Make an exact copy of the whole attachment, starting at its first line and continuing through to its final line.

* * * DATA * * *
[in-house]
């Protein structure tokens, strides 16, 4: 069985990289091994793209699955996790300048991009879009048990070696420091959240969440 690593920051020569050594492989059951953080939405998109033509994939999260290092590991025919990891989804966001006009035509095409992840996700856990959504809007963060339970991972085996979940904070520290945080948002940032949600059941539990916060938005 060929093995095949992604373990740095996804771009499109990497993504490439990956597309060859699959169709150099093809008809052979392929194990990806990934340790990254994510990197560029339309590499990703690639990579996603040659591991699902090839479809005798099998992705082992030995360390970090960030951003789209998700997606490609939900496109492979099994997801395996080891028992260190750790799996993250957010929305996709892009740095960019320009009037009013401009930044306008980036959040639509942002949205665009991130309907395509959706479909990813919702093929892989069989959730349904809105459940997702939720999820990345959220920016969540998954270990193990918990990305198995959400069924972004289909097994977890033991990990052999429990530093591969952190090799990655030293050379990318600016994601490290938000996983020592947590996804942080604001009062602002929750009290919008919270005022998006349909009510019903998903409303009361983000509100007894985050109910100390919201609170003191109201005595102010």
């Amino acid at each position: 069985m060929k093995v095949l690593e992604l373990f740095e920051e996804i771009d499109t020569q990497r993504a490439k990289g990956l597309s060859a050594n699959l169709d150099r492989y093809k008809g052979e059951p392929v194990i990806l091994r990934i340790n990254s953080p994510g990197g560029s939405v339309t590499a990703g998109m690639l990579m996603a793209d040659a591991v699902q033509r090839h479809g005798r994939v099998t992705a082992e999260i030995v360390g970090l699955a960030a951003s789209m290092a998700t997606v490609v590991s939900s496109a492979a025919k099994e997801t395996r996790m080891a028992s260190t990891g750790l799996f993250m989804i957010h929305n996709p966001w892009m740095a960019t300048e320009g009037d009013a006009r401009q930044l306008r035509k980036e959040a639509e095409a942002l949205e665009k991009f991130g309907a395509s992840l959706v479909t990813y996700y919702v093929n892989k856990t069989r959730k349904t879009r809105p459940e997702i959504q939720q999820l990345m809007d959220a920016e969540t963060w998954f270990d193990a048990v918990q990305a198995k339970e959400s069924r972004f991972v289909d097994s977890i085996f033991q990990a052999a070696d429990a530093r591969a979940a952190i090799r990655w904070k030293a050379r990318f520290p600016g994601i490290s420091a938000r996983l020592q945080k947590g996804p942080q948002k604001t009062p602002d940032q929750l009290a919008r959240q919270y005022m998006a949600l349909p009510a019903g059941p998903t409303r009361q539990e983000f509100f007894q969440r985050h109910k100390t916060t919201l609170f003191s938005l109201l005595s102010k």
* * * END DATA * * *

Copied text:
[in-house]
């Protein structure tokens, strides 16, 4: 069985990289091994793209699955996790300048991009879009048990070696420091959240969440 690593920051020569050594492989059951953080939405998109033509994939999260290092590991025919990891989804966001006009035509095409992840996700856990959504809007963060339970991972085996979940904070520290945080948002940032949600059941539990916060938005 060929093995095949992604373990740095996804771009499109990497993504490439990956597309060859699959169709150099093809008809052979392929194990990806990934340790990254994510990197560029339309590499990703690639990579996603040659591991699902090839479809005798099998992705082992030995360390970090960030951003789209998700997606490609939900496109492979099994997801395996080891028992260190750790799996993250957010929305996709892009740095960019320009009037009013401009930044306008980036959040639509942002949205665009991130309907395509959706479909990813919702093929892989069989959730349904809105459940997702939720999820990345959220920016969540998954270990193990918990990305198995959400069924972004289909097994977890033991990990052999429990530093591969952190090799990655030293050379990318600016994601490290938000996983020592947590996804942080604001009062602002929750009290919008919270005022998006349909009510019903998903409303009361983000509100007894985050109910100390919201609170003191109201005595102010």
């Amino acid at each position: 069985m060929k093995v095949l690593e992604l373990f740095e920051e996804i771009d499109t020569q990497r993504a490439k990289g990956l597309s060859a050594n699959l169709d150099r492989y093809k008809g052979e059951p392929v194990i990806l091994r990934i340790n990254s953080p994510g990197g560029s939405v339309t590499a990703g998109m690639l990579m996603a793209d040659a591991v699902q033509r090839h479809g005798r994939v099998t992705a082992e999260i030995v360390g970090l699955a960030a951003s789209m290092a998700t997606v490609v590991s939900s496109a492979a025919k099994e997801t395996r996790m080891a028992s260190t990891g750790l799996f993250m989804i957010h929305n996709p966001w892009m740095a960019t300048e320009g009037d009013a006009r401009q930044l306008r035509k980036e959040a639509e095409a942002l949205e665009k991009f991130g309907a395509s992840l959706v479909t990813y996700y919702v093929n892989k856990t069989r959730k349904t879009r809105p459940e997702i959504q939720q999820l990345m809007d959220a920016e969540t963060w998954f270990d193990a048990v918990q990305a198995k339970e959400s069924r972004f991972v289909d097994s977890i085996f033991q990990a052999a070696d429990a530093r591969a979940a952190i090799r990655w904070k030293a050379r990318f520290p600016g994601i490290s420091a938000r996983l020592q945080k947590g996804p942080q948002k604001t009062p602002d940032q929750l009290a919008r959240q919270y005022m998006a949600l349909p009510a019903g059941p998903t409303r009361q539990e983000f509100f007894q969440r985050h109910k100390t916060t919201l609170f003191s938005l109201l005595s102010k």